An elite pact, settlement or political settlement is an agreement or understanding between political elites which moderates the violence and winner takes all nature of unrestrained conflict. Such settlements are often understood to transform government from an autocratic mode into more pluralistic, democratic form. However, others view the political settlement as normatively neutral.
This concept in political theory is part of elite theory and state-building. Joel Migdal has suggested that the concept of political settlements has a pedigree going back to the work of Barrington Moore. Political settlements are the frameworks for governing a state established by elites, either through formal processes or informally over time. There are numerous definitions of political settlements and elite pacts, often including an emphasis on understandings between elites that bring about the conditions to end conflict, or maintain peace. In 2011 the World Bank's World Development Report suggested a new terminology for political settlements with the concept of `good enough coalitions.'
Elite pacts can be explicitly articulated (enshrined in an evolving document – such as a peace agreement or aconstitution).
Verena Fritz and Alina Rocha Menocal published a paper in 2007 arguing that political settlements are a `domain' at the heart of all state processe. They relate the concept to broader state theory (including the issues of elections and legitimacy). They stress that political settlements are not one-off events but evolve over time.
Important contributions on the establishing of political settlements in modern (particularly newly democratic) states have also been made by Thomas Carothers and Marina Ottaway of the Carnegie Endowment for International Peace. Also of note is JC Scott's work `Seeing Like a State' which explores the routes through which political settlements in medieval Europe began to consolidate formal state structures.
More recently Christine Bell of the Political Settlements Research Programme has argued that political settlements analysis is centrally concerned with how to understand and support elite pacts while enabling transformation to other forms of broader inclusion.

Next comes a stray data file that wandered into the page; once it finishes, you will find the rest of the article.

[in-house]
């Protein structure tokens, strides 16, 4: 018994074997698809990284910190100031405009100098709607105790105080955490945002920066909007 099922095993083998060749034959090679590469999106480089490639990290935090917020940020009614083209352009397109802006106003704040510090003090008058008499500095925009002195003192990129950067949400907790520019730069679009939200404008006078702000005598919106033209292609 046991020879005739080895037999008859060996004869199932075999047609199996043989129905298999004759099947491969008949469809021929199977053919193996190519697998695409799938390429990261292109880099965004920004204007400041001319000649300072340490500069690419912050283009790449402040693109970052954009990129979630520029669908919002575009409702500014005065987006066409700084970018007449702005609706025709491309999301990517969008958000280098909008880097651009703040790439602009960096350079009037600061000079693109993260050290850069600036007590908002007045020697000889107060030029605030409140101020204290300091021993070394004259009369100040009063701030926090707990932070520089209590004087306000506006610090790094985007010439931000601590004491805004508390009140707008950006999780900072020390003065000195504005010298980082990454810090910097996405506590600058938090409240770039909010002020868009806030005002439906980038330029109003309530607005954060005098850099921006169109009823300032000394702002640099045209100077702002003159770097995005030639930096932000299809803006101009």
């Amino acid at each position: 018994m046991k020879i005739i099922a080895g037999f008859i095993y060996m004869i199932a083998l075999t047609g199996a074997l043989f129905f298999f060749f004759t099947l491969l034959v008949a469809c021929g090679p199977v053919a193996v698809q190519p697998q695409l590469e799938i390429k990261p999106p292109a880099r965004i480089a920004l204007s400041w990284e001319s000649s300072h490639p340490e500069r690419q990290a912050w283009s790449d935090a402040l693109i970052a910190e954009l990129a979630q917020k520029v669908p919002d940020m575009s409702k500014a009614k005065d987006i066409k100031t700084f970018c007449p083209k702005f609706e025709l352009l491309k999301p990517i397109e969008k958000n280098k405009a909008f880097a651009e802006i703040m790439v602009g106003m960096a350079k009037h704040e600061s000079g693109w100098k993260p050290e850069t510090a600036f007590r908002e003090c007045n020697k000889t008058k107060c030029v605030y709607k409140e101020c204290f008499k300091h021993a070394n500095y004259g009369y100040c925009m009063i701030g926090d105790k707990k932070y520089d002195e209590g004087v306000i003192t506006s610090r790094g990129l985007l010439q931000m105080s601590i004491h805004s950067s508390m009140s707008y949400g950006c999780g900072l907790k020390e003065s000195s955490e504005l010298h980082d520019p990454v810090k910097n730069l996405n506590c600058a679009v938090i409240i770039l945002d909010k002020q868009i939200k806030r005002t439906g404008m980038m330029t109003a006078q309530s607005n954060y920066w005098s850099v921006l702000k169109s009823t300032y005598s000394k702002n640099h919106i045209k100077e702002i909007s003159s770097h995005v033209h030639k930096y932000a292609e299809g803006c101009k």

In political science the concept of `political settlements' is distinct from short-term processes aimed at elite agreements, such as a `peace process' or `peace agreement.' Peace negotiations and agreements may be part of the process of achieving a political settlement, but the settlement itself is the period of time for which an elite agreement holds, which could last for days or centuries.
Controversially the political scientist Patrick Chabal has suggested that the concept of political settlements is often less useful than that of `political sedimentation,' the residue of elite accommodation that is left after a period of contestation or explicit conflict, (quoted from Whaites above) see also.
The term political settlement is now use by key development agencies, despite confusion over what exactly the term means, and doubts over how the concept assists development actors intervene more effectively to support stable, open and inclusive political settlement.
- Danny Danziger, John Gillingham (2004), 1215: The Year of Magna Carta, p. 278
- John Higley, Michael Burton (1998), "Elite Settlements and the Taming of Politics", Government and Opposition, Blackwell Publishing Ltd., 33 (1): 98, doi:10.1111/j.1477-7053.1998.tb00785.x
- Albert Breton (1997), "Elite pacts", Understanding democracy, Cambridge University Press, p. 33, ISBN 978-0-521-58236-0
- Kahn, Mustaq 2010, Political Settlements and the Governance of Growth-enhancing Institutions, working paper
- Bell, Christine 'What we talk about when we talk about Political Settlements', PSRP Working paper 1, 1 September 2015
- Bell, Christine, What we talk about when we talk about Political Settlements, PSRP Working paper 1, 1 September 2015
- Fritz, V and Rocha Menocal A, Understanding state-building from a political economy perspective, ODI, London 2007
- Migdal Joel, State in Society, CUP, 2001
- Moore, B, `Social Origins of Dictatorship and Democracy,' Beacon Press 1993
- Scott, JC, `Seeing Like a State,' Yale University Press, 1999
- Whaites, A, States in Development, DFID, London 2008